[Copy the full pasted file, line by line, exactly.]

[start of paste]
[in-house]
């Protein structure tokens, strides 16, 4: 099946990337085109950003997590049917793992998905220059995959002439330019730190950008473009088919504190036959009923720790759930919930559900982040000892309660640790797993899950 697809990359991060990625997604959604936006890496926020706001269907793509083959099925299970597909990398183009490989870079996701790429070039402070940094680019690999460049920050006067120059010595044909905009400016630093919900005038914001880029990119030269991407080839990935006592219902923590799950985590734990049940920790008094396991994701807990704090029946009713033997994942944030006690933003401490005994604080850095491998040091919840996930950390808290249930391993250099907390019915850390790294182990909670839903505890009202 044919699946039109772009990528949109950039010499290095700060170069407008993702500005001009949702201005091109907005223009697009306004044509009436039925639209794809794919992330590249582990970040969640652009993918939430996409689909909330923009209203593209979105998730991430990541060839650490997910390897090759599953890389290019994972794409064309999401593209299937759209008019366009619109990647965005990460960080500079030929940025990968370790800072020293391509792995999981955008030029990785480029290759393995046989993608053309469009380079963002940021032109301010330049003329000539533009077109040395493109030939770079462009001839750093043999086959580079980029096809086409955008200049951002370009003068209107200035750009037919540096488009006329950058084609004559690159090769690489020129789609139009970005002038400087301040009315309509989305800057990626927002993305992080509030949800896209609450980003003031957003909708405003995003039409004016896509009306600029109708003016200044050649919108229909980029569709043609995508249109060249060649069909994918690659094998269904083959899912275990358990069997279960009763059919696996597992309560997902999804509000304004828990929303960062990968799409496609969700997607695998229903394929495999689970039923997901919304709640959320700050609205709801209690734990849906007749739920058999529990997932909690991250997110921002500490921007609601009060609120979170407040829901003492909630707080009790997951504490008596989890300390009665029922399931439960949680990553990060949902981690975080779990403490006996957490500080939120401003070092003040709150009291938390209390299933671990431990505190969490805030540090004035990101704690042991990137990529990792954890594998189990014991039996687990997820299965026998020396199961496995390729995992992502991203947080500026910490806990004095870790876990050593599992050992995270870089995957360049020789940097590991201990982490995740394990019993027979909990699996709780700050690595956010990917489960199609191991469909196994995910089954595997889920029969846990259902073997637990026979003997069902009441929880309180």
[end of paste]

[in-house]
């Protein structure tokens, strides 16, 4: 099946990337085109950003997590049917793992998905220059995959002439330019730190950008473009088919504190036959009923720790759930919930559900982040000892309660640790797993899950 697809990359991060990625997604959604936006890496926020706001269907793509083959099925299970597909990398183009490989870079996701790429070039402070940094680019690999460049920050006067120059010595044909905009400016630093919900005038914001880029990119030269991407080839990935006592219902923590799950985590734990049940920790008094396991994701807990704090029946009713033997994942944030006690933003401490005994604080850095491998040091919840996930950390808290249930391993250099907390019915850390790294182990909670839903505890009202 044919699946039109772009990528949109950039010499290095700060170069407008993702500005001009949702201005091109907005223009697009306004044509009436039925639209794809794919992330590249582990970040969640652009993918939430996409689909909330923009209203593209979105998730991430990541060839650490997910390897090759599953890389290019994972794409064309999401593209299937759209008019366009619109990647965005990460960080500079030929940025990968370790800072020293391509792995999981955008030029990785480029290759393995046989993608053309469009380079963002940021032109301010330049003329000539533009077109040395493109030939770079462009001839750093043999086959580079980029096809086409955008200049951002370009003068209107200035750009037919540096488009006329950058084609004559690159090769690489020129789609139009970005002038400087301040009315309509989305800057990626927002993305992080509030949800896209609450980003003031957003909708405003995003039409004016896509009306600029109708003016200044050649919108229909980029569709043609995508249109060249060649069909994918690659094998269904083959899912275990358990069997279960009763059919696996597992309560997902999804509000304004828990929303960062990968799409496609969700997607695998229903394929495999689970039923997901919304709640959320700050609205709801209690734990849906007749739920058999529990997932909690991250997110921002500490921007609601009060609120979170407040829901003492909630707080009790997951504490008596989890300390009665029922399931439960949680990553990060949902981690975080779990403490006996957490500080939120401003070092003040709150009291938390209390299933671990431990505190969490805030540090004035990101704690042991990137990529990792954890594998189990014991039996687990997820299965026998020396199961496995390729995992992502991203947080500026910490806990004095870790876990050593599992050992995270870089995957360049020789940097590991201990982490995740394990019993027979909990699996709780700050690595956010990917489960199609191991469909196994995910089954595997889920029969846990259902073997637990026979003997069902009441929880309180």